Reforms for Effective Governance
The industrial sector in India has been largely liberalized. The license raj has been dismantled and now there is less emphasis on this particular aspect of the larger governance structure. That the whole informal sector is not yet liberalized needs emphasis.
The license raj exists in the informal sector as badly or even worse than what it was for the industrial sector. There is a need to focus on three groups of people which are affected by this.
One is the urban informal sector, the hawkers and the cycle rickshaw pullers seen allover the Indian cities. The issue relates to the huge amounts of corruption involved in this sector, which is not getting attention since the focus has been largely on the formal structures of corruption.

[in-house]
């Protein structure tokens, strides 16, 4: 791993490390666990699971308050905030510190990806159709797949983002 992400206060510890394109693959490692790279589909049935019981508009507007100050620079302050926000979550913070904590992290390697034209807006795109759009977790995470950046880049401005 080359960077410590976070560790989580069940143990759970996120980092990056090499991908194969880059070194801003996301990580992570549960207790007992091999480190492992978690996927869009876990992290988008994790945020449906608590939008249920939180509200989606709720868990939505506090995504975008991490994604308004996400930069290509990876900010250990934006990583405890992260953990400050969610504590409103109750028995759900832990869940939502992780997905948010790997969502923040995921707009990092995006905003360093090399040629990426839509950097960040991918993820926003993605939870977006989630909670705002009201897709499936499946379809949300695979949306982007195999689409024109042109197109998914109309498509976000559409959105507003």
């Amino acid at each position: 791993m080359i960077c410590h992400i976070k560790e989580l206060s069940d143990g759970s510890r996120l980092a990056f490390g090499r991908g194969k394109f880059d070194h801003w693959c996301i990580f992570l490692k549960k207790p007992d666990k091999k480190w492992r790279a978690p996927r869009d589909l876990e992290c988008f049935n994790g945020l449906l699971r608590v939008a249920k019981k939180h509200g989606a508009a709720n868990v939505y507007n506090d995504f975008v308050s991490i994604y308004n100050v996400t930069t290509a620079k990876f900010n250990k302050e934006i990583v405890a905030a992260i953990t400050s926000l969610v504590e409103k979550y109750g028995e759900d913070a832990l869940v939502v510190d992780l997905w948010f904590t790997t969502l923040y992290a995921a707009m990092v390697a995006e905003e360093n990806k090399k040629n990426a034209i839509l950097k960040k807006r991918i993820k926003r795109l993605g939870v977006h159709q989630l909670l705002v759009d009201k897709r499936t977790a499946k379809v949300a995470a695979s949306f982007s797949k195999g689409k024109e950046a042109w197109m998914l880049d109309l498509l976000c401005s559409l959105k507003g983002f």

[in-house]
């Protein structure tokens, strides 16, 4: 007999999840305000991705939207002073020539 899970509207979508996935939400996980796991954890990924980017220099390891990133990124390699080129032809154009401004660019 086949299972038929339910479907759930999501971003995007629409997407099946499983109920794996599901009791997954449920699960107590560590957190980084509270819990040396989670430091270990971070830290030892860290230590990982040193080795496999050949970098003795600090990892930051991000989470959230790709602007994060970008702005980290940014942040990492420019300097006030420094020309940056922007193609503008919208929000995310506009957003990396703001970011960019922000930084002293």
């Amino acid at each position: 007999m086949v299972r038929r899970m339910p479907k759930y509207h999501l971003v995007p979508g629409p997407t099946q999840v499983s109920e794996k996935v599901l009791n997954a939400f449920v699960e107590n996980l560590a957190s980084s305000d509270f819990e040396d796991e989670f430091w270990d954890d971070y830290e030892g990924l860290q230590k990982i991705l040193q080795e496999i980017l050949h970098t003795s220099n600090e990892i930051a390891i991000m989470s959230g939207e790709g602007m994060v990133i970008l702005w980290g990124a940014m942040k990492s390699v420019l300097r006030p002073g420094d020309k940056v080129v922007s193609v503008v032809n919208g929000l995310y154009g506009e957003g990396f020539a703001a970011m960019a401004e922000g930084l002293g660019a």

According to an estimate, about Rs. 200 per hawker or per cycle rickshaw puller and others in the informal sector is being collected by the officers of the state. If this amount is multiplied by about 5 lakh hawkers in Delhi, Rs. 10 crore a month is being collected from the poorest of the poor. There is a lot of rethinking about the liberalization process because of what has happened in the financial sector. This is the sector where liberalization is still very much required and which is at the heart of what needs to be achieved for inclusive growth and to co-opt those who have not been able to participate in India's growth story until now.
That applies to the tribal population living in the forest as well as well as the the farm labourers. The Essential Commodities Act and Agricultural Produce Marketing Companies Act are still ruling and agriculture needs to be liberalized substantially in order to give a fair chance to the farmers to stand up on their own feet.
In terms of the overall structure of governance there are several ideas, which are being floated around.